Chinese Report Acknowledges Nuclear Safety Concerns at Reactors

In a new report, the Chinese government has laid out a plan to upgrade the security at its reactors over the next decade, suggesting that the country may be ready to resume a planned expansion of its nuclear sector halted in the aftermath of the Fukushima disaster.

The Ministry of Environmental Protection report indicates that roughly 80 billion yuan ($12.75 billion) will be required by 2015 to upgrade radioactive-contamination controls at the nation’s plants to international standards. Making the challenge more complicated, the report said, is the variety of reactors in place across China and “multiple standards of safety.” “The current [nuclear]safety situation isn’t optimistic,” the report said.

The report recommended the phasing out of older nuclear reactors and an increased emphasis on research and development into nuclear safety and radioactive waste handling. While not specifying any timeline for new nuclear reactors, the report suggested the nation is getting closer to restarting the approval process for new plants. China suspended approval of new projects in 2011 following the nuclear crisis in Japan.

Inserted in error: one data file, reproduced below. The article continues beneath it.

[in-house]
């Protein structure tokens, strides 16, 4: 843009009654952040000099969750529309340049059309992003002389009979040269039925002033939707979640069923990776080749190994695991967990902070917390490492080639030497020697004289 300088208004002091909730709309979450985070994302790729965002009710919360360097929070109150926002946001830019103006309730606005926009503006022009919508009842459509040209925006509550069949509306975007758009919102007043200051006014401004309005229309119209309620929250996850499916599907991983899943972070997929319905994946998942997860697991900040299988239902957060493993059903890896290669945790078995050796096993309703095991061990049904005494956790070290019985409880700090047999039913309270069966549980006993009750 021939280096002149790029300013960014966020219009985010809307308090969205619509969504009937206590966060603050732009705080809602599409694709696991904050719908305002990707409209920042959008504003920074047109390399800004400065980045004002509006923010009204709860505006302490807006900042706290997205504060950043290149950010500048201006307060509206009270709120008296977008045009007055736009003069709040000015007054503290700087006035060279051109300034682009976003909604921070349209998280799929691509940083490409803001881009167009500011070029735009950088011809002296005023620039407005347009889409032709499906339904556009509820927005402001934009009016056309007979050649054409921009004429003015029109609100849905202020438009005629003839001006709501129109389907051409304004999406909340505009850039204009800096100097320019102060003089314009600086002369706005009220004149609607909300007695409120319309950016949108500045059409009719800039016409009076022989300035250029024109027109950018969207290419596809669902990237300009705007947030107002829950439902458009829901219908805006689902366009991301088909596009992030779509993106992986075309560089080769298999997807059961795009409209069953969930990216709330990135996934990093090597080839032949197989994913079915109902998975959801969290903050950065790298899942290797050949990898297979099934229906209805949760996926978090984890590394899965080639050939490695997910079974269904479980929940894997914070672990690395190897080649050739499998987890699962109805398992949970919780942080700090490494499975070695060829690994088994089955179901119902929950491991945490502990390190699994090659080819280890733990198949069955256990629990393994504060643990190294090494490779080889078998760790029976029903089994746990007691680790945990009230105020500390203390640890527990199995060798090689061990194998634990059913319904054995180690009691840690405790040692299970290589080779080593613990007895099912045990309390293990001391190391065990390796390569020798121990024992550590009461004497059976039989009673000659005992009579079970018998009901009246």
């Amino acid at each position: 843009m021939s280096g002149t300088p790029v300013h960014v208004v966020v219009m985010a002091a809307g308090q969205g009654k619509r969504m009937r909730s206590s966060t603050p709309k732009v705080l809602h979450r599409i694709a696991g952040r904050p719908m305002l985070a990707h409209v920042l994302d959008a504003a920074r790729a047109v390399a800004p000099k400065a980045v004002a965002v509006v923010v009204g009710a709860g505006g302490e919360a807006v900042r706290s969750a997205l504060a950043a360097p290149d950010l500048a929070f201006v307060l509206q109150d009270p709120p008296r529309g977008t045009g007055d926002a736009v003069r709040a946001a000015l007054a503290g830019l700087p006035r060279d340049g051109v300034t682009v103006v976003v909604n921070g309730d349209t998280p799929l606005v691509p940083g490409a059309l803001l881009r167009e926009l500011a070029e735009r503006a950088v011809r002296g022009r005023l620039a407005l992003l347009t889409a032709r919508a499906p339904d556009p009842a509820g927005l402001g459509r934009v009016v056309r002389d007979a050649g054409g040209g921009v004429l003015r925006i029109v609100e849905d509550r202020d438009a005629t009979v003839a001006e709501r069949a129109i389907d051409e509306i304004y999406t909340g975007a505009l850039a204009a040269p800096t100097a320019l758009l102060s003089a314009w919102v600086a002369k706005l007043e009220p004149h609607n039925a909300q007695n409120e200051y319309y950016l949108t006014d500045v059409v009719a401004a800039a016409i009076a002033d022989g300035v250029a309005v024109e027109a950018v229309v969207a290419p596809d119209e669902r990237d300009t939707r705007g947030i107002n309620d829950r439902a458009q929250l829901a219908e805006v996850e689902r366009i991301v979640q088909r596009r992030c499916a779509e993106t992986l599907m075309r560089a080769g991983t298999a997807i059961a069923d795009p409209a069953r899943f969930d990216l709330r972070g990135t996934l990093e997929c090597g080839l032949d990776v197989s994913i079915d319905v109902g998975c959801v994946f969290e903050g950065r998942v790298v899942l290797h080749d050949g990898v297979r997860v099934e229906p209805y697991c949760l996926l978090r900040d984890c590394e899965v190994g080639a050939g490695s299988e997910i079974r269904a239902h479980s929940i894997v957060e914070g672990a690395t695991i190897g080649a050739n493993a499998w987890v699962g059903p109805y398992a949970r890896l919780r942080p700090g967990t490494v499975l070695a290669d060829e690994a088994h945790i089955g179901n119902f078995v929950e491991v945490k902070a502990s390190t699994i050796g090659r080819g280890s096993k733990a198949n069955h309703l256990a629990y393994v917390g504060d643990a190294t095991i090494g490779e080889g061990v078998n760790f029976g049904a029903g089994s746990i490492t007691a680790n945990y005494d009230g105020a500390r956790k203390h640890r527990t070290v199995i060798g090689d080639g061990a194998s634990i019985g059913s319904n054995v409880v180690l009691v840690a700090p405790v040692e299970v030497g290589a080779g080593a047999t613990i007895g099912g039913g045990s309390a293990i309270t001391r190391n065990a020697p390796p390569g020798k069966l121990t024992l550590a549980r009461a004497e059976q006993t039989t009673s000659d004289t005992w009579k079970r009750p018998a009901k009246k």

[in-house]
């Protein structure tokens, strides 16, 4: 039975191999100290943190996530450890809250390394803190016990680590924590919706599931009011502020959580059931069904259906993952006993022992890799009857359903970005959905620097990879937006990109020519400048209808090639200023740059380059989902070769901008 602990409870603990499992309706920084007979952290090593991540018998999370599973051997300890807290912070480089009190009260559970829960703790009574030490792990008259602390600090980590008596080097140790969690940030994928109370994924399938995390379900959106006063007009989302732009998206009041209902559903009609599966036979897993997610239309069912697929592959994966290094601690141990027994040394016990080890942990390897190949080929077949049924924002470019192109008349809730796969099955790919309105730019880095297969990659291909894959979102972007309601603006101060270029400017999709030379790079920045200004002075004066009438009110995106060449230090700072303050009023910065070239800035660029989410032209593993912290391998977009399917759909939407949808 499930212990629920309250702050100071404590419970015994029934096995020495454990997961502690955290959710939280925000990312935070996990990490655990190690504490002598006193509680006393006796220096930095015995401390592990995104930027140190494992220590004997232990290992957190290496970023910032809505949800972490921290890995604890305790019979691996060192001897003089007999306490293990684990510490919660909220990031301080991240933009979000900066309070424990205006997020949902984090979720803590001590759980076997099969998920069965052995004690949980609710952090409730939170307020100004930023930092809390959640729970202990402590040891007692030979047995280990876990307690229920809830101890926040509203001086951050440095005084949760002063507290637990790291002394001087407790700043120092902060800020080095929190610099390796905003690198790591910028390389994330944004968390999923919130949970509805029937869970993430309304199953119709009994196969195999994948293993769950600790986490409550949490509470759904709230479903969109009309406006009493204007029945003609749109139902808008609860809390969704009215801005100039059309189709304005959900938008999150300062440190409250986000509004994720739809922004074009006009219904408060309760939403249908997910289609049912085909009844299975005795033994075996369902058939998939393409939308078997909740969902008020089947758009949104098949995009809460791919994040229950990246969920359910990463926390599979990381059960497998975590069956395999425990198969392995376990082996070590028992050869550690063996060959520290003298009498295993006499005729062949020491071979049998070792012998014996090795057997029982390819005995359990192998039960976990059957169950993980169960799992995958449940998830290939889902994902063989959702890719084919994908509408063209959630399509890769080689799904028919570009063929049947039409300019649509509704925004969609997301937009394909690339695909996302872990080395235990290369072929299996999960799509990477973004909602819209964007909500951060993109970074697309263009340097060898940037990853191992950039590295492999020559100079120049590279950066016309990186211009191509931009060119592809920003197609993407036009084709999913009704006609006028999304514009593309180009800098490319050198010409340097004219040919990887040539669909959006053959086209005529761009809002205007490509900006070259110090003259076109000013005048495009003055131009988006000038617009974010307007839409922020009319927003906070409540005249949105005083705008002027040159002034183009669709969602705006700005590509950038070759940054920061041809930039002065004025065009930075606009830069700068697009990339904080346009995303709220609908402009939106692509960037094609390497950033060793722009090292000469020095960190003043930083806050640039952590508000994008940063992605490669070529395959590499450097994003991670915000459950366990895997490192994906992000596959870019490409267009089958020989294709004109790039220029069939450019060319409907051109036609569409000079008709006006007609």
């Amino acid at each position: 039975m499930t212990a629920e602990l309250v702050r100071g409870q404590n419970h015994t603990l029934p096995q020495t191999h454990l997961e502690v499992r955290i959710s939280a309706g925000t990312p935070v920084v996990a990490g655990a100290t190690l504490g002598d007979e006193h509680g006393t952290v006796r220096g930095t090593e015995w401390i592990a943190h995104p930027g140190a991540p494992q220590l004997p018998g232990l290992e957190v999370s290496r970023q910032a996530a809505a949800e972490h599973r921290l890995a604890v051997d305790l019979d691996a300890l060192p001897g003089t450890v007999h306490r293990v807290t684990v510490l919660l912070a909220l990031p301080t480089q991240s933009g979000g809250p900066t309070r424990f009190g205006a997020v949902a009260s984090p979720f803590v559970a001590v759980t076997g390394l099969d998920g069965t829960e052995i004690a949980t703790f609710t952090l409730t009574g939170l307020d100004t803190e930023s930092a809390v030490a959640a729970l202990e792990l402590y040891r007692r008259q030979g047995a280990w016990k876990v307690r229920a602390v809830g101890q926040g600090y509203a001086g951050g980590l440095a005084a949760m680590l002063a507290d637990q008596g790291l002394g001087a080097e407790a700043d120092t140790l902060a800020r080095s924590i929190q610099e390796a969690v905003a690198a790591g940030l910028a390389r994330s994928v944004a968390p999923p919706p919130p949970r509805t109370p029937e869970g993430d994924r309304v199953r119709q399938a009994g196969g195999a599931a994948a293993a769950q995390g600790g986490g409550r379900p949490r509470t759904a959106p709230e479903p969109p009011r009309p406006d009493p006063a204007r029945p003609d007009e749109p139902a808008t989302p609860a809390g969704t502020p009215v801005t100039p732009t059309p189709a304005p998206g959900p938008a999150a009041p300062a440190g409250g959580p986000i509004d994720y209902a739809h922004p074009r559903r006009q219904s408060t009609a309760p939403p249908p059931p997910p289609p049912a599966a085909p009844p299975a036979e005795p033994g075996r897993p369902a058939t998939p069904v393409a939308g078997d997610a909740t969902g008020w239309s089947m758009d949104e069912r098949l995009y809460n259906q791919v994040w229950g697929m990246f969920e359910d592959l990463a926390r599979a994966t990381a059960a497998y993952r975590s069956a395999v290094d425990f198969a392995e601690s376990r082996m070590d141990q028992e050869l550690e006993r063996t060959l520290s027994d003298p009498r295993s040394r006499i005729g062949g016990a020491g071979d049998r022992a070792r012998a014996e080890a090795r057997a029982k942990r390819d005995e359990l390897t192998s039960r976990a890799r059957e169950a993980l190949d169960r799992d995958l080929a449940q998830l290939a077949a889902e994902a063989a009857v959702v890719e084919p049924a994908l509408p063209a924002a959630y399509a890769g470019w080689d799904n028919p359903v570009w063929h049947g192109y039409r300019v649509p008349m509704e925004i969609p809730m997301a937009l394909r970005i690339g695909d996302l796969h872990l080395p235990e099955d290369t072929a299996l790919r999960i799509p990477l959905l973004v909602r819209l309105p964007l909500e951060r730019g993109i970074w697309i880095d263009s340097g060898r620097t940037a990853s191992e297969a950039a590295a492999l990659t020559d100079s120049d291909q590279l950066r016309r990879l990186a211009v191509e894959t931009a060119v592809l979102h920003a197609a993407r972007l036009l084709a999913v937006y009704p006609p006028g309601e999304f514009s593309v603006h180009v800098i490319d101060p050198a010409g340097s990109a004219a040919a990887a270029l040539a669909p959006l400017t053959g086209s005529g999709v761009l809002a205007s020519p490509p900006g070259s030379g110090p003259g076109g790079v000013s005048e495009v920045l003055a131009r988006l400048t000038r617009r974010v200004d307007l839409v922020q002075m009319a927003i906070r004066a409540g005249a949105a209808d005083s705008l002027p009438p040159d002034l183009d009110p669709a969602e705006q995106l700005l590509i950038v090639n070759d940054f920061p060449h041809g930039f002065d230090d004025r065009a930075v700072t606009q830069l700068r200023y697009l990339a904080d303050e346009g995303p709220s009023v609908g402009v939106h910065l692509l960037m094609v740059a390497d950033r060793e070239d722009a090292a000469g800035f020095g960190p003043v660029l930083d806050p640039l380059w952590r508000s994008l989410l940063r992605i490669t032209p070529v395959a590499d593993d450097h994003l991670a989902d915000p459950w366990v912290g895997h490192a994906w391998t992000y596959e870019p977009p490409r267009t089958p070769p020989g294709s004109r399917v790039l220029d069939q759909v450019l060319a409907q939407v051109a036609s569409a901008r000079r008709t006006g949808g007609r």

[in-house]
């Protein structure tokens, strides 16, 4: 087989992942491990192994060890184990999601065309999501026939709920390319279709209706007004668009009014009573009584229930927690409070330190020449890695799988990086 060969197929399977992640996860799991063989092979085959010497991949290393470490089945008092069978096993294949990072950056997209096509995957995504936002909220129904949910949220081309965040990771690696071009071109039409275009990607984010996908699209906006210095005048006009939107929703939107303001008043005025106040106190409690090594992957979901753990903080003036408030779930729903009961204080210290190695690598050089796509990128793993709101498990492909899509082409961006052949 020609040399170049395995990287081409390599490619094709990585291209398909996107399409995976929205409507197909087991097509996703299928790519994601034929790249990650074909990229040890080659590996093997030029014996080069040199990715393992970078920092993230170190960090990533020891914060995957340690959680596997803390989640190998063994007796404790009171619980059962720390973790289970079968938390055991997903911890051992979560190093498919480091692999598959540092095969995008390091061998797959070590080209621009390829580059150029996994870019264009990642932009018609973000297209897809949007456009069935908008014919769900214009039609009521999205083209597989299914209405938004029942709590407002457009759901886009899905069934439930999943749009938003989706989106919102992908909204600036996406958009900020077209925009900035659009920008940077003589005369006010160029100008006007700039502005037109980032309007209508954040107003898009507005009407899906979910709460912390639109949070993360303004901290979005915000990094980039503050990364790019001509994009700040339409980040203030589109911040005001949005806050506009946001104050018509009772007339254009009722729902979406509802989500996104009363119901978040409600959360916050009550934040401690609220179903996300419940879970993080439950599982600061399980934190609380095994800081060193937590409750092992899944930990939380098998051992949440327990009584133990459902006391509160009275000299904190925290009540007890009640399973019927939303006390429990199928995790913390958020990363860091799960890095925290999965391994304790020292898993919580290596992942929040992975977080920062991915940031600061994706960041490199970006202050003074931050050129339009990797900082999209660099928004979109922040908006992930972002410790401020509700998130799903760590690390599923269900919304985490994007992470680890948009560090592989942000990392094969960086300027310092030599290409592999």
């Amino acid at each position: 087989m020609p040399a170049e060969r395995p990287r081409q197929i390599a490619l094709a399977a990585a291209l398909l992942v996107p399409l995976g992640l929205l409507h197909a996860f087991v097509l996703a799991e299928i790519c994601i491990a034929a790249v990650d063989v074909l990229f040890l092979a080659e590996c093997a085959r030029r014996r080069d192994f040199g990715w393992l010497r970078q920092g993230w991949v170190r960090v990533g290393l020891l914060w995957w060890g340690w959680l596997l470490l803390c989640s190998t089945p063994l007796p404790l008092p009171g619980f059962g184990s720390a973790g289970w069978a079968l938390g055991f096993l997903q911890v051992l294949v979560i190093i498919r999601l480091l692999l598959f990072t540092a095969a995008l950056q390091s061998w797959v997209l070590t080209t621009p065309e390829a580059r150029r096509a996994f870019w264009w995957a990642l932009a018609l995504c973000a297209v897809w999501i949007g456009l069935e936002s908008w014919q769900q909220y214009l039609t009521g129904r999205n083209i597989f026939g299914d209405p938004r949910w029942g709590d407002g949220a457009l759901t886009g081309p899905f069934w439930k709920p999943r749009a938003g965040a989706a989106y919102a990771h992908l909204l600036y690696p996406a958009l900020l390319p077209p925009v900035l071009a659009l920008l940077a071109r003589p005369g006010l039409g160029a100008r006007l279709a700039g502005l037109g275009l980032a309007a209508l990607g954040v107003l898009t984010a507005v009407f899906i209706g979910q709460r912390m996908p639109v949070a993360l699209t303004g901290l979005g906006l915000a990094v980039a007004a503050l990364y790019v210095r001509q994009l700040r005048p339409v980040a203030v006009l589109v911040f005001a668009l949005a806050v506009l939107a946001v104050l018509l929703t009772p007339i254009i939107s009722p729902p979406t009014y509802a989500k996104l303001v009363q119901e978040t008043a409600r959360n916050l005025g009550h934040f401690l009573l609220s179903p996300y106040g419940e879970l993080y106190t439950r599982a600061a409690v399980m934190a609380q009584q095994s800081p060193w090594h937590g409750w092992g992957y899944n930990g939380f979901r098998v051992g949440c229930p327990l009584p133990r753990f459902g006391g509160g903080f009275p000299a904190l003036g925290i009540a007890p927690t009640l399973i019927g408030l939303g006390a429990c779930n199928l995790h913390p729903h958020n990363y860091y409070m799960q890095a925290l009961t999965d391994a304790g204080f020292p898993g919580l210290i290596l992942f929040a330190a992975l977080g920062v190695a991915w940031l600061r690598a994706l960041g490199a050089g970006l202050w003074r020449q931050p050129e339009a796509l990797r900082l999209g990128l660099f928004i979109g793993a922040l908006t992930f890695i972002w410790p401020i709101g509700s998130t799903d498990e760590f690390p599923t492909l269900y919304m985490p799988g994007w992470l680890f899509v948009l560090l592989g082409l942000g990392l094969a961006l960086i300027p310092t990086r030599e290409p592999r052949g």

Article appearing courtesy Yale Environment 360.

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2 comments on “Chinese Report Acknowledges Nuclear Safety Concerns at Reactors


It could be China is going with Thorium to fuel it’s reactors as India is doing.

Do some checking on the Thorium fuel cycle.

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